Mediterranean Diet May Boost Chances for Fertility Treatment Success
It’s good for your heart and waistline. And if you are undergoing in vitro fertilization (IVF) or other fertility treatments, eating a Mediterranean-style diet rich in vegetables, whole grains, olive and vegetable oils, and lean meats could also be good for your chances of becoming pregnant, according to a new study from Dutch researchers.
Published online March 2, 2010, in the journal Fertility and Sterility, the study of 161 couples undergoing fertility treatments—either IVF or intracytoplasmic sperm injection (ICSI)—grouped women according to their self-reported eating patterns and then tracked their fertility success rates. Researchers found that women whose eating habits most closely matched the traditional Mediterranean diet were 40 percent more likely to become pregnant than those with the least Mediterranean-like diets.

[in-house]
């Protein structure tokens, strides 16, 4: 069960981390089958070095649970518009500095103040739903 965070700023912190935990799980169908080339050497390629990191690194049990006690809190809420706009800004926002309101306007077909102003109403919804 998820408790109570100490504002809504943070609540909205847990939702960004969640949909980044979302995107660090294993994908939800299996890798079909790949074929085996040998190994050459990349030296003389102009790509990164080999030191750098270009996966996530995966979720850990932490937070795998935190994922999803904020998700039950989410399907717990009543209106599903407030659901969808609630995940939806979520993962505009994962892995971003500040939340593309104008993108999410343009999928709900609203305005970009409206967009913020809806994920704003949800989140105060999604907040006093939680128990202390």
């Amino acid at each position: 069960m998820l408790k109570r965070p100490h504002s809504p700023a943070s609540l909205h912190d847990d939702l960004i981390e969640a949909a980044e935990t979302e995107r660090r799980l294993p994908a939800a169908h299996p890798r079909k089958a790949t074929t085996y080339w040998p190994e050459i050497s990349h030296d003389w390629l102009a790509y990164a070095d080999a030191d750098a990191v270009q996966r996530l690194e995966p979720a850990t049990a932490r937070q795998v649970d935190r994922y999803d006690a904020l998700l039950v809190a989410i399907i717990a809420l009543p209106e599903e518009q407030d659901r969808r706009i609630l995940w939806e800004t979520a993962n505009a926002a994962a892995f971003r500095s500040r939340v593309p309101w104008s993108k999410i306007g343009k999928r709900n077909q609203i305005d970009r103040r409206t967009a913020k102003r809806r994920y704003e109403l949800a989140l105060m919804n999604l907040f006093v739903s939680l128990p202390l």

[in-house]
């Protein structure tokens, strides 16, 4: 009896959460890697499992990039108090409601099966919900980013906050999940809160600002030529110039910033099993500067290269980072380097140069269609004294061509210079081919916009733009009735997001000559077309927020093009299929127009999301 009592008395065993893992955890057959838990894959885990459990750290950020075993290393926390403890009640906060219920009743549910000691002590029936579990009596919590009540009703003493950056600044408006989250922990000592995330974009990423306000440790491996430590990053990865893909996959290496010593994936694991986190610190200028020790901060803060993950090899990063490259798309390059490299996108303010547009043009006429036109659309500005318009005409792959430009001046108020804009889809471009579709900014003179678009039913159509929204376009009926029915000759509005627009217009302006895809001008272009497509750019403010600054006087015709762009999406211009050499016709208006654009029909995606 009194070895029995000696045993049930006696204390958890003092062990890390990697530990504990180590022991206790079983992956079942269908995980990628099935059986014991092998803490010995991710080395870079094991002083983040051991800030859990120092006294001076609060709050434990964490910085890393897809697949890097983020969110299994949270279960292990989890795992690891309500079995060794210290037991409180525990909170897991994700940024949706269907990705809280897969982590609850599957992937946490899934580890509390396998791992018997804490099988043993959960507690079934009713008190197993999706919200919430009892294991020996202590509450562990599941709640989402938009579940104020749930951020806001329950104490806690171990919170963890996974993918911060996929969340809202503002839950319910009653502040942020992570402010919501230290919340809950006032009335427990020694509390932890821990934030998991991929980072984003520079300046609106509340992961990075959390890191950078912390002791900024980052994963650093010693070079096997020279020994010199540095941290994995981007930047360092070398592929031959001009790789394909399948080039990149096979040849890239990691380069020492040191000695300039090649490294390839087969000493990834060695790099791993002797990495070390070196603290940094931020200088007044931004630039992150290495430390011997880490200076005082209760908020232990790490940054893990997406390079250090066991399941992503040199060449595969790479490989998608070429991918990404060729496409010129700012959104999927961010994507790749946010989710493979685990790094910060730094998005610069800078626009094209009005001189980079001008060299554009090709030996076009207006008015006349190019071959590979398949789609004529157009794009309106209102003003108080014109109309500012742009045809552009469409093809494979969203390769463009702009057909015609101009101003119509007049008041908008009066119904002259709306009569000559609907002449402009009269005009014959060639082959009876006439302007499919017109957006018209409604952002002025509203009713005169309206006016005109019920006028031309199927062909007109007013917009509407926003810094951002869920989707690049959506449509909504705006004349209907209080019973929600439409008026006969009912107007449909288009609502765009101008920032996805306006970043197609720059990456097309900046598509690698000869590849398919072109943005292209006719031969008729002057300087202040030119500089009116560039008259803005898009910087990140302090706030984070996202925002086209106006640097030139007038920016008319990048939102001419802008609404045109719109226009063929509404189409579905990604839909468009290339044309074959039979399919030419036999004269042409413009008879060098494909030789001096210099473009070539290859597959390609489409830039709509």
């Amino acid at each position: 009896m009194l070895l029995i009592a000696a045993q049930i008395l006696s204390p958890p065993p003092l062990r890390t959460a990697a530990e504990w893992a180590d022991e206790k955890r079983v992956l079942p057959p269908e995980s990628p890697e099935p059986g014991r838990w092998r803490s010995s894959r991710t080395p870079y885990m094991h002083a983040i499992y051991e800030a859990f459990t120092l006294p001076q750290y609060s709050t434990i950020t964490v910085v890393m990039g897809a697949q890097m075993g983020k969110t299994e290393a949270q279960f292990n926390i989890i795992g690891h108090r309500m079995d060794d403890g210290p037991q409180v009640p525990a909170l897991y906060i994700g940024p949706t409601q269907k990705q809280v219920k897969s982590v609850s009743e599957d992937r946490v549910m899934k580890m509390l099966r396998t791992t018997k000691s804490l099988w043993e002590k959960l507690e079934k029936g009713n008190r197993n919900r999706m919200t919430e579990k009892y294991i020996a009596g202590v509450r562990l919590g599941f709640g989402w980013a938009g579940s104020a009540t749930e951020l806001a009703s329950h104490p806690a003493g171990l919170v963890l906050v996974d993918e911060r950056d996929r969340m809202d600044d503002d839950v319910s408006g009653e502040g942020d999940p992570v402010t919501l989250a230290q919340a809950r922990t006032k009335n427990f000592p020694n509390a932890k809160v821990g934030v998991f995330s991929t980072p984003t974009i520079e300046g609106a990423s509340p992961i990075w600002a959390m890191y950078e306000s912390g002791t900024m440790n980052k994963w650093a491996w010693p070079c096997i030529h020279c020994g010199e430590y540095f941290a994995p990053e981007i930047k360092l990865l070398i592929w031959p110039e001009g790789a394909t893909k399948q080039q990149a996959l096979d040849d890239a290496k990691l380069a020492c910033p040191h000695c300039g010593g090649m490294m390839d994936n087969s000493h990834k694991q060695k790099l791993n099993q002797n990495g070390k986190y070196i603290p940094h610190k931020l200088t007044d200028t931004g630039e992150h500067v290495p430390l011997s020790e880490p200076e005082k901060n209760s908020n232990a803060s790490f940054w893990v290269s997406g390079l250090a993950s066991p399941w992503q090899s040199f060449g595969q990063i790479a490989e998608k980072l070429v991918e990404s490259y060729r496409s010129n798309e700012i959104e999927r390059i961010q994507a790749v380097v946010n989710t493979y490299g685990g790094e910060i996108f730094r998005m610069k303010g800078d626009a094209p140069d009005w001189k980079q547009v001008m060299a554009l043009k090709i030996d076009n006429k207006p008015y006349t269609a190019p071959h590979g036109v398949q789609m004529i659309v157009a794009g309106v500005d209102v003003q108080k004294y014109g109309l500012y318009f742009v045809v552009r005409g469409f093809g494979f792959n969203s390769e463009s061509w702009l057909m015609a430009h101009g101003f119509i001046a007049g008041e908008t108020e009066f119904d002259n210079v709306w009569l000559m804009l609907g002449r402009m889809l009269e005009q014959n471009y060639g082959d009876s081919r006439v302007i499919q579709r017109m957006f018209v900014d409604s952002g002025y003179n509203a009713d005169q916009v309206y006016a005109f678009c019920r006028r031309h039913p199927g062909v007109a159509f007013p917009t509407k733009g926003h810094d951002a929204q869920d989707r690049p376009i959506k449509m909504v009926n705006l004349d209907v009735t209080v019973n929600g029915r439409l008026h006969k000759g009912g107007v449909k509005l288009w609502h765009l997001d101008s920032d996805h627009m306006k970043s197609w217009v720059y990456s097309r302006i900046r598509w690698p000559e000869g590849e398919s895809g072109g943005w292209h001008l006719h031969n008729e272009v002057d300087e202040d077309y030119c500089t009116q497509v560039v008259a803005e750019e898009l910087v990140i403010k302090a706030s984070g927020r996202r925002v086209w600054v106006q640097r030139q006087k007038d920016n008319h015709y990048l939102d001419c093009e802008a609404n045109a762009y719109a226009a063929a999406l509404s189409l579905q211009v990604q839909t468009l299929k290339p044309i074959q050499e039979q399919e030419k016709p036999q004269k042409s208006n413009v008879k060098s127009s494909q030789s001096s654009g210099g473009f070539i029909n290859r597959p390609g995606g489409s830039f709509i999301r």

While still just a preliminary study, the Dutch findings point to a possible role for diet in fertility treatment success, according to the researchers, led by Dr. Regine P.M. Steegers-Theunissen of Erasmus University Medical Center in Rotterdam. In a Reuters Health article on the study, Dr. Steegers-Theunissen suggests that couples considering fertility treatment eat a balanced diet that includes healthy doses of vegetable oil, vegetables, beans, and fish—and other Mediterranean-diet staples.
Will that plate of whole grain pasta drizzled with olive oil really help you get pregnant? It might. Olive oil and other vegetable oils prominently featured in the Mediterranean diet (grape seed, flax) are rich in omega-6 fatty acids, the precursor to hormone-like substances in the body called prostaglandins. Prostaglandins, in turn, are involved in the menstrual cycle, ovulation, and pregnancy maintenance, the Reuters Health article notes. The study also found that women who most closely followed a Mediterranean diet had higher levels of vitamin B6. According to researchers, a previous study had found that giving vitamin B6 to women who were having difficulty getting pregnant increased their chances of conception.
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